Last week on ‘Reading the Vampire’ we explored ‘The Vampire Theatre: Stage Plays and Victorian Melodrama’ our workshop texts were J. R. Planché, The Vampyre, or Bride of the Isles (1820); William Thomas Moncrieff, The Spectre Bridegroom (1821); George Blink, The Vampire Bride; or, Tenant of the Tomb (1834), in Beyond the Count: The Literary Vampire of the Eighteenth and Nineteenth Centuries, ed. by Margo Collins (Bathory Gate Press, 2015); Johann Ludwig Tieck, ‘Wake Not the Dead’ (trans 1823) available on Project Gutenberg
In the workshop we focussed on the representation of the vampire in the theatre, investigating the influence of Polidori, and the vampire in Victorian melodrama prior to the Count’s appearance with all his theatrical tropes in Stoker’s Dracula. The female vampire made her first appearance in the shape of Brunhilda, the bad wife and bloodsucking serpent or Lamia figure, in Blink’s ‘The Vampire Bride’ (1834). This bloodcurdling theatrical is inspired by Tieck’s ‘Wake Not the Dead’ (translated 1823). The following critical material was discussed in relation to the plays: Katie Harse, ‘“Melodrama Hath Charms”: Planché’s Theatrical Domestication of Polidori’s “The Vampyre”’, Journal of Dracula Studies, 3 (2001), 3-7; Ronald Macfarlane, ‘The Vampire on Stage’, Comparative Drama, 21 (1987), 19-33; Roxana Stuart, Stage Blood: Vampires of the Nineteenth-Century Stage (Bowling Green, OH, Bowling Green University Press, 1994)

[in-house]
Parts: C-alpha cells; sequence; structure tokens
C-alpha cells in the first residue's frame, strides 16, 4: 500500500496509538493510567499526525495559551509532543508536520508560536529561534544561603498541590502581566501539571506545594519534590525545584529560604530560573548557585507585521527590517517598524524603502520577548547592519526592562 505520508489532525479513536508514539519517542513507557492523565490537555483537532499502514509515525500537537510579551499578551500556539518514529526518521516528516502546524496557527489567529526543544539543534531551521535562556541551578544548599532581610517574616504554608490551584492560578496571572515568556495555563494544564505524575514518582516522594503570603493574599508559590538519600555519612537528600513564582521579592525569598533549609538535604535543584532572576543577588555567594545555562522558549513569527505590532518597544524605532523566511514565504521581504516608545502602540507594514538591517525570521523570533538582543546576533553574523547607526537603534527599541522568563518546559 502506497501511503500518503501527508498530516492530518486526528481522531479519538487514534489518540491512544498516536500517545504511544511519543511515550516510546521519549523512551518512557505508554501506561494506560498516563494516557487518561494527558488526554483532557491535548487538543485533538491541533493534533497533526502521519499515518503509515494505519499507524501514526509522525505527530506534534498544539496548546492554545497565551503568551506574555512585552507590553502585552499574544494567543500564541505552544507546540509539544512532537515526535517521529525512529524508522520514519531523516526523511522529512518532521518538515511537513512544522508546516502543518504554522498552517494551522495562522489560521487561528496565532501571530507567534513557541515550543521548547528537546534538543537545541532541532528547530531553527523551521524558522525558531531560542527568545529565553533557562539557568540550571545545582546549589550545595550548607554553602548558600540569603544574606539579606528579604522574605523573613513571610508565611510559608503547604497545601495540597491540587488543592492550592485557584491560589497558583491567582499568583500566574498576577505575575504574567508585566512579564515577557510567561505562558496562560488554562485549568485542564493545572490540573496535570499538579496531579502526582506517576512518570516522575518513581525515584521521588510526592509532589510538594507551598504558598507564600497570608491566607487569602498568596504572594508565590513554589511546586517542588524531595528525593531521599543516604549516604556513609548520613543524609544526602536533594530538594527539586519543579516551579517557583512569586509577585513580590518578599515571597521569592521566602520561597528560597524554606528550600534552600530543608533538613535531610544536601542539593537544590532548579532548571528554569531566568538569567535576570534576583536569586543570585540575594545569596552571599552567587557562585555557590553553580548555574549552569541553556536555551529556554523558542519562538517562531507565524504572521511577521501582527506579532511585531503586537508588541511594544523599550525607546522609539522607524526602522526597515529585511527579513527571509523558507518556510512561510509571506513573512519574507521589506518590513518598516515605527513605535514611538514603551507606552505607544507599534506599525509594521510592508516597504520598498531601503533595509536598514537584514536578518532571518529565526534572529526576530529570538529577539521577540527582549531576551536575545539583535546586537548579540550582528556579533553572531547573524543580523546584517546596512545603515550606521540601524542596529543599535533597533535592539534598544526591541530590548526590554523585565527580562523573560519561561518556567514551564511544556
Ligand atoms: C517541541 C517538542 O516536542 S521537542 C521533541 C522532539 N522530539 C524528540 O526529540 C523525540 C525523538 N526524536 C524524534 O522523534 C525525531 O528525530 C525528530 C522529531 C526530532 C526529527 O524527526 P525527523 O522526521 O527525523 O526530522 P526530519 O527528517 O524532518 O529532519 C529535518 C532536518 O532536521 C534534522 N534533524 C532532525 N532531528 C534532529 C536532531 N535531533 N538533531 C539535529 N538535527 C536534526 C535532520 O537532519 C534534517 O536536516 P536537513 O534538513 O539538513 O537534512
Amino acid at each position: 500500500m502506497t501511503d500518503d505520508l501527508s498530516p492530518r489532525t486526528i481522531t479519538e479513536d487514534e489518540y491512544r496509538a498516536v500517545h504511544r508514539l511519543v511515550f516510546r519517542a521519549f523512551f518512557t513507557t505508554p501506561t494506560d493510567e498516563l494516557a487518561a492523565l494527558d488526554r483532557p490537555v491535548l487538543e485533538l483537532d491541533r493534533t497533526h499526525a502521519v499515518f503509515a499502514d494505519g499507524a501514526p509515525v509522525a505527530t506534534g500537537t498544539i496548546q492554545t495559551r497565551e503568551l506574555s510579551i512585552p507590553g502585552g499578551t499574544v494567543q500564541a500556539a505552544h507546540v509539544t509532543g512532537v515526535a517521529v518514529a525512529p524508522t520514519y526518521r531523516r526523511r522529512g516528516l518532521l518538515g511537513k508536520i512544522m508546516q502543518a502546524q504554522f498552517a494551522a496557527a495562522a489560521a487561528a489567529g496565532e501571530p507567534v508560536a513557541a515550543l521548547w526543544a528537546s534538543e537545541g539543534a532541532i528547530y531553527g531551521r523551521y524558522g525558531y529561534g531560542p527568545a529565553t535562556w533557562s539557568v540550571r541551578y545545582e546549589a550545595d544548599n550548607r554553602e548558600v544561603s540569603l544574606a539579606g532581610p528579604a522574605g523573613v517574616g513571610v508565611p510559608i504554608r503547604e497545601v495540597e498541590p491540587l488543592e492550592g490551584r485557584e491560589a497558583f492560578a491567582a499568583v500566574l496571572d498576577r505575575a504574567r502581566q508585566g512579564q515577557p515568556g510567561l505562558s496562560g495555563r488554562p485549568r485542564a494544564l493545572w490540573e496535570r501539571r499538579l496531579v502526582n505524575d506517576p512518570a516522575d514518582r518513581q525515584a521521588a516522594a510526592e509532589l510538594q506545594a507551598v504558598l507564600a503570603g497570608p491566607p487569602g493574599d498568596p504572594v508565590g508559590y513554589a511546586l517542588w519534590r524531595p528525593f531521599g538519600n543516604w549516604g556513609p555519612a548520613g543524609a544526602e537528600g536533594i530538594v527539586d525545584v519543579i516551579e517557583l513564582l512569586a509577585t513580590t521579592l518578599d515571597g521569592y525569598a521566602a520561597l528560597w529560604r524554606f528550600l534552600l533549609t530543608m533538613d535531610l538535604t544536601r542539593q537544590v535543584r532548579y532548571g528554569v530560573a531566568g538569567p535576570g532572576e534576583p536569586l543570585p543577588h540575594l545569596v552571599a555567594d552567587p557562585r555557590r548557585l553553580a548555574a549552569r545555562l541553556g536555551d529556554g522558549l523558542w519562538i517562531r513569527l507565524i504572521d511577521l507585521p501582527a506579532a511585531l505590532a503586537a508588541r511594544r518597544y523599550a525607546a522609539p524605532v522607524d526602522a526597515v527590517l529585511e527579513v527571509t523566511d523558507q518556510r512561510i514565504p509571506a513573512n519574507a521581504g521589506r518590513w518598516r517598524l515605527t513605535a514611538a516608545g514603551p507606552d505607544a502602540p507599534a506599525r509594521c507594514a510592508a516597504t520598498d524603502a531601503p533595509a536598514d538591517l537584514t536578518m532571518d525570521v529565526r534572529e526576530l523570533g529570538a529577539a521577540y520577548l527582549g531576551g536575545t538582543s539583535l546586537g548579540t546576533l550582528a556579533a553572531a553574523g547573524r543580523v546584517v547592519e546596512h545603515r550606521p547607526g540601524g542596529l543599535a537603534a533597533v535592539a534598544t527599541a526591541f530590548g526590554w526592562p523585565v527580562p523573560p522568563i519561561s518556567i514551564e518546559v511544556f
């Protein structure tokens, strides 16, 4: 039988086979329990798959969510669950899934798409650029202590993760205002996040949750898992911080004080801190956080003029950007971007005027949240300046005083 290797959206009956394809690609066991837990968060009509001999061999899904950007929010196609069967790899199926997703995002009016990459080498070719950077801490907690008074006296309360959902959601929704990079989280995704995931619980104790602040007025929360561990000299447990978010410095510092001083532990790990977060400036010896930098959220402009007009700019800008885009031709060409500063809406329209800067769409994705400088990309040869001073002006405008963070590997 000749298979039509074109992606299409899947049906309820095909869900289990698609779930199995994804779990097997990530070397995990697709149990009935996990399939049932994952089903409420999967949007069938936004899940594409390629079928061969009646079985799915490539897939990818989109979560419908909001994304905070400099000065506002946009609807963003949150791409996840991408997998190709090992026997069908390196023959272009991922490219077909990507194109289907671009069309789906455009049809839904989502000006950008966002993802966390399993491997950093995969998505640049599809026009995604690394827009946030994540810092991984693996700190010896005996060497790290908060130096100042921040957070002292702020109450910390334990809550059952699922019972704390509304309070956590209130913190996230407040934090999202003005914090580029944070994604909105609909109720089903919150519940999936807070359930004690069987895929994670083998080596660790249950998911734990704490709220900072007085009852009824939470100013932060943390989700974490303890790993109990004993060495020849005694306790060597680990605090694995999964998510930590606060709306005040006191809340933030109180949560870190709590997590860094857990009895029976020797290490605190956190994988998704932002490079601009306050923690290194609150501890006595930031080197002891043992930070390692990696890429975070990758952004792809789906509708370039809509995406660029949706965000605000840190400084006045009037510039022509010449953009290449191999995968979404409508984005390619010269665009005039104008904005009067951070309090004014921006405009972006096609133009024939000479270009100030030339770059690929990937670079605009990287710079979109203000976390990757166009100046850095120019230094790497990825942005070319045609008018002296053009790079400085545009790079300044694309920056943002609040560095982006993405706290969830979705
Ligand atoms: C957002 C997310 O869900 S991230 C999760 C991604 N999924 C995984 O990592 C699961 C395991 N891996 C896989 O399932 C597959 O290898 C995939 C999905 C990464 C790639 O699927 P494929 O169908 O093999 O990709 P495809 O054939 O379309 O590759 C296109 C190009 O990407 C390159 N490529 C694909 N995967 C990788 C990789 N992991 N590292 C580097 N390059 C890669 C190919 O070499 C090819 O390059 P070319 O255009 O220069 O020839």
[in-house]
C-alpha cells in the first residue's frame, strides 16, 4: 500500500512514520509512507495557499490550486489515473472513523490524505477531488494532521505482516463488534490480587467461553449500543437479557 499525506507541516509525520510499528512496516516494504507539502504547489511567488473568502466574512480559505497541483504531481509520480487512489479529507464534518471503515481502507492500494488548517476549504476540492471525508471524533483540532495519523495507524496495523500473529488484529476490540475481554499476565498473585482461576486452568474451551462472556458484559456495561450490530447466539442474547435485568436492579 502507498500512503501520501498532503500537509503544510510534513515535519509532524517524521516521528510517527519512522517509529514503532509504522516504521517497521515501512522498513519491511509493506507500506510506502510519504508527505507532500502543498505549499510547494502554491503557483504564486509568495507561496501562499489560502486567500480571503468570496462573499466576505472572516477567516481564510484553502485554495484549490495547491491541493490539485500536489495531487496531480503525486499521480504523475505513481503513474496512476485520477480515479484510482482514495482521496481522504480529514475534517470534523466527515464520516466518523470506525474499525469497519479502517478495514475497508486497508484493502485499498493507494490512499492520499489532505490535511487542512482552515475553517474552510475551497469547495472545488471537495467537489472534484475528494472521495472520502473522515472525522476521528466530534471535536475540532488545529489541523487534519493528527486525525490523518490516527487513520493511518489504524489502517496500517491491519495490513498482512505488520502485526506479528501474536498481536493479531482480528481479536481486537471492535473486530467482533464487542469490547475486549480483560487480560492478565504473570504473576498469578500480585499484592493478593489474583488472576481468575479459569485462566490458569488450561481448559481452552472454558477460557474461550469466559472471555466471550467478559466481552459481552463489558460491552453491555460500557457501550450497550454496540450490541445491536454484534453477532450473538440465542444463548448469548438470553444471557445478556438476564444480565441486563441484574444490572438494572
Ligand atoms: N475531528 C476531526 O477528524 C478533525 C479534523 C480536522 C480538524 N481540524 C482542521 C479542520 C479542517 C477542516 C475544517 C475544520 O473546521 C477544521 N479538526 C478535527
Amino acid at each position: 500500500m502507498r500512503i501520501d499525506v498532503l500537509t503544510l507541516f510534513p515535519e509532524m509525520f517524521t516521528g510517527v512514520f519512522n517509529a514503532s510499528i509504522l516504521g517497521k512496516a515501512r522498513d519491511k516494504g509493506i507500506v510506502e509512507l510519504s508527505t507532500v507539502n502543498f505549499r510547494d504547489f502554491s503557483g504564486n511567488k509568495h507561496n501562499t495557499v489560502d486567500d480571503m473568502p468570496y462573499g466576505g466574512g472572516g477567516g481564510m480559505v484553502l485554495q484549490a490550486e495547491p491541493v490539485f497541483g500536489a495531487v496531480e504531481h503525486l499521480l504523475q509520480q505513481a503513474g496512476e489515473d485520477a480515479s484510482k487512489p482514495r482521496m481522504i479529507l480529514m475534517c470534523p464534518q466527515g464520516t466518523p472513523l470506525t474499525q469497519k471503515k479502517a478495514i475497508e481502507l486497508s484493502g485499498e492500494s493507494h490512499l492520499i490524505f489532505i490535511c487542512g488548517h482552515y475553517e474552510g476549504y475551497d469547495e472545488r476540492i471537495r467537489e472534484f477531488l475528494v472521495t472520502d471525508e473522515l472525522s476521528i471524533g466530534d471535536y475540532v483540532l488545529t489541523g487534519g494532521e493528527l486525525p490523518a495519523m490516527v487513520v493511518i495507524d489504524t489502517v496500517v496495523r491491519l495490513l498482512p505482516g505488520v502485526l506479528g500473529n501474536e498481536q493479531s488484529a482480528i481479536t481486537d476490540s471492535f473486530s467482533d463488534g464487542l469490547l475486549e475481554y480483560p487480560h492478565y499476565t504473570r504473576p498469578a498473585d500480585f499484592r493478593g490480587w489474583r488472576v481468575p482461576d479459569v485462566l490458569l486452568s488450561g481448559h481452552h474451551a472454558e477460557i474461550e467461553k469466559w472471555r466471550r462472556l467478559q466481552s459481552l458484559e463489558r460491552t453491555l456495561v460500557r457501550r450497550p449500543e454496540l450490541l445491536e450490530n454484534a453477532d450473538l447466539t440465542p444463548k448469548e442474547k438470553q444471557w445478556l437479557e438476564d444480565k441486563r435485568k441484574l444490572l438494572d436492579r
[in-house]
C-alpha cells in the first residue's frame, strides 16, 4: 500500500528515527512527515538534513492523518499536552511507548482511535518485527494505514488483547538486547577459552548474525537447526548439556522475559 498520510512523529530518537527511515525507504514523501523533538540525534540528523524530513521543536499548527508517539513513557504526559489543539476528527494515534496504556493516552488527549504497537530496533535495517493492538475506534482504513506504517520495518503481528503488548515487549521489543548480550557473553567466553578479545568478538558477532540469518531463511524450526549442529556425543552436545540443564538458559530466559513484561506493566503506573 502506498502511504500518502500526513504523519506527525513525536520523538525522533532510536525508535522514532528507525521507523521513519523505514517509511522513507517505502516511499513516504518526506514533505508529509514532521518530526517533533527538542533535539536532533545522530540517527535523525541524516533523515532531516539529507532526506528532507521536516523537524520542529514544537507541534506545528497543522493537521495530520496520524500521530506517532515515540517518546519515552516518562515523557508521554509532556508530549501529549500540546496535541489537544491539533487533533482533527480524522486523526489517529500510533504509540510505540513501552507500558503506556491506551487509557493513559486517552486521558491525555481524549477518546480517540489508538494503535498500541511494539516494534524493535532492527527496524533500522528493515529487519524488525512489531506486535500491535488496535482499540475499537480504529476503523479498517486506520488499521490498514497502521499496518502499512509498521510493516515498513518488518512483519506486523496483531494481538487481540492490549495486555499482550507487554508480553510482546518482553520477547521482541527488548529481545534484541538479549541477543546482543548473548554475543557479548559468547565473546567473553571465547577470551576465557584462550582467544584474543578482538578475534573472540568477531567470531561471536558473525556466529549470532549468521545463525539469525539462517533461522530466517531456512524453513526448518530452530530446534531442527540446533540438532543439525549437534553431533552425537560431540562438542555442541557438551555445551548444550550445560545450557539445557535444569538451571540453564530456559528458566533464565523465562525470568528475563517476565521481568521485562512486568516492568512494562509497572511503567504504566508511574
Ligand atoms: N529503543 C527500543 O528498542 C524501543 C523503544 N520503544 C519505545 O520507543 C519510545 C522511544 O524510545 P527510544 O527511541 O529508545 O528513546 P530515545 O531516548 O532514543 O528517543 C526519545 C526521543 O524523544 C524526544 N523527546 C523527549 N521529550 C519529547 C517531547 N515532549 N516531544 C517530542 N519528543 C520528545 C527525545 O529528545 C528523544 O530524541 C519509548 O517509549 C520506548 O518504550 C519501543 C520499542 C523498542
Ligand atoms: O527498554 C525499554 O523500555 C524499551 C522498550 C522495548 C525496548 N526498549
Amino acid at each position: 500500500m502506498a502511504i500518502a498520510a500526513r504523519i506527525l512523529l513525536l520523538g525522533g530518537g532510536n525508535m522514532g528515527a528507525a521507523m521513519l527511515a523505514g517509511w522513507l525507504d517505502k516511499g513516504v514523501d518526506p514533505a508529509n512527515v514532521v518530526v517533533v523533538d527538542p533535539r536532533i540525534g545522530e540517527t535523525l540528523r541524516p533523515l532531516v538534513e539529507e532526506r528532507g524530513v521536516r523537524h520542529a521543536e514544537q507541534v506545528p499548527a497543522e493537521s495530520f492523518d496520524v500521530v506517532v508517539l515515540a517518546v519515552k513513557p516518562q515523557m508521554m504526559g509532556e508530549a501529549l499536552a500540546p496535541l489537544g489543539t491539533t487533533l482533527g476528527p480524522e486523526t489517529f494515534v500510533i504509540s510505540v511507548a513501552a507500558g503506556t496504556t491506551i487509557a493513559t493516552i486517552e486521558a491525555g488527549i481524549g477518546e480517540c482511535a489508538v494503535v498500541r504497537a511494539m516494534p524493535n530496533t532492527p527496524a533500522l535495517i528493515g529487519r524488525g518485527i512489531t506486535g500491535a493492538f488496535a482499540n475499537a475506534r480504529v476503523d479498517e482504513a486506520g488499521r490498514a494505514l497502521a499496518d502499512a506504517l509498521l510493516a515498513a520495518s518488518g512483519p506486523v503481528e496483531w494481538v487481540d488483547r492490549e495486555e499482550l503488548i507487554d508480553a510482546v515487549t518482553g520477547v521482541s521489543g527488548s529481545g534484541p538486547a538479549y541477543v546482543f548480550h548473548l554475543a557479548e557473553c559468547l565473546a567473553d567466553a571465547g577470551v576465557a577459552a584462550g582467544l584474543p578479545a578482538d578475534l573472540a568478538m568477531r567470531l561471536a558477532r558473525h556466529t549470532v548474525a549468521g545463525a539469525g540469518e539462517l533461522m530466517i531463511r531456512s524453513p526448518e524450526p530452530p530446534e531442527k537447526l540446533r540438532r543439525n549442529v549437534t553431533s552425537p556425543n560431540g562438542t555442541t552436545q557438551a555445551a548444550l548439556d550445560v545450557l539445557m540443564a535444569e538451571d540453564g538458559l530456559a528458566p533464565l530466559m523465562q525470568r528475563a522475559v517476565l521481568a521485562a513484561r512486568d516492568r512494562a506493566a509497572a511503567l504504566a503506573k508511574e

We were joined by my PhD student Matt Beresford, who is currently writing a chapter on Polidori’s legacy in these plays for his thesis. I was thrilled following our lively discussions to discover that a production of Marschner’s 1827 ‘Der Vampyr’, the first Gothic grand opera, inspired by the Romantic/Byronic vampire was available on BBC Radio 3. ‘The Vampire’, was recorded in Geneva last year and is presented by Katie Derham.